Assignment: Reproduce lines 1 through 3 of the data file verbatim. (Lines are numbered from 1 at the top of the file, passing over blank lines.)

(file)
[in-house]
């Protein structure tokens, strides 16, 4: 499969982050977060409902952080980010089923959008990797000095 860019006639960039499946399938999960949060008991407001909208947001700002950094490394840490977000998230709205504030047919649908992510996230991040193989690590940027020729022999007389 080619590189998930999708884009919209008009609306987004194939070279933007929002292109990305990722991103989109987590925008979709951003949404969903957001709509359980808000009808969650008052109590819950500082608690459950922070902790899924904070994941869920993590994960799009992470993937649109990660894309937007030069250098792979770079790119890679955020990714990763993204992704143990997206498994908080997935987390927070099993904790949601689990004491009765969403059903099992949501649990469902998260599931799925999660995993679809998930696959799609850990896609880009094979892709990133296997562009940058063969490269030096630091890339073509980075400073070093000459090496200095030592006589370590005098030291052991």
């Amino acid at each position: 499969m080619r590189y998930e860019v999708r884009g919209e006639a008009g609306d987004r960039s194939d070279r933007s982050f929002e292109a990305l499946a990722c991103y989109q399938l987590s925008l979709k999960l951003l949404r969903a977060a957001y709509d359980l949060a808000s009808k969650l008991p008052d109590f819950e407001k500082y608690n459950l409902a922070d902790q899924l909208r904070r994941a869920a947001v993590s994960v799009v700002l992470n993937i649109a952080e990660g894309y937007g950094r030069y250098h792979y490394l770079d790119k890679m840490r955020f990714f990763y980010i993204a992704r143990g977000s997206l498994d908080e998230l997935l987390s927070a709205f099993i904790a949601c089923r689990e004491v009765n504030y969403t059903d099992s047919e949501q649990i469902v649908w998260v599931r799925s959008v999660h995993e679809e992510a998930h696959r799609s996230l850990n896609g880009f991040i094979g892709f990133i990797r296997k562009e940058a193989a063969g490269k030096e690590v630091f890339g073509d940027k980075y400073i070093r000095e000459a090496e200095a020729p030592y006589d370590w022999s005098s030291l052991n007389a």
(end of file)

[in-house]
């Protein structure tokens, strides 16, 4: 499969982050977060409902952080980010089923959008990797000095 860019006639960039499946399938999960949060008991407001909208947001700002950094490394840490977000998230709205504030047919649908992510996230991040193989690590940027020729022999007389 080619590189998930999708884009919209008009609306987004194939070279933007929002292109990305990722991103989109987590925008979709951003949404969903957001709509359980808000009808969650008052109590819950500082608690459950922070902790899924904070994941869920993590994960799009992470993937649109990660894309937007030069250098792979770079790119890679955020990714990763993204992704143990997206498994908080997935987390927070099993904790949601689990004491009765969403059903099992949501649990469902998260599931799925999660995993679809998930696959799609850990896609880009094979892709990133296997562009940058063969490269030096630091890339073509980075400073070093000459090496200095030592006589370590005098030291052991």
């Amino acid at each position: 499969m080619r590189y998930e860019v999708r884009g919209e006639a008009g609306d987004r960039s194939d070279r933007s982050f929002e292109a990305l499946a990722c991103y989109q399938l987590s925008l979709k999960l951003l949404r969903a977060a957001y709509d359980l949060a808000s009808k969650l008991p008052d109590f819950e407001k500082y608690n459950l409902a922070d902790q899924l909208r904070r994941a869920a947001v993590s994960v799009v700002l992470n993937i649109a952080e990660g894309y937007g950094r030069y250098h792979y490394l770079d790119k890679m840490r955020f990714f990763y980010i993204a992704r143990g977000s997206l498994d908080e998230l997935l987390s927070a709205f099993i904790a949601c089923r689990e004491v009765n504030y969403t059903d099992s047919e949501q649990i469902v649908w998260v599931r799925s959008v999660h995993e679809e992510a998930h696959r799609s996230l850990n896609g880009f991040i094979g892709f990133i990797r296997k562009e940058a193989a063969g490269k030096e690590v630091f890339g073509d940027k980075y400073i070093r000095e000459a090496e200095a020729p030592y006589d370590w022999s005098s030291l052991n007389a």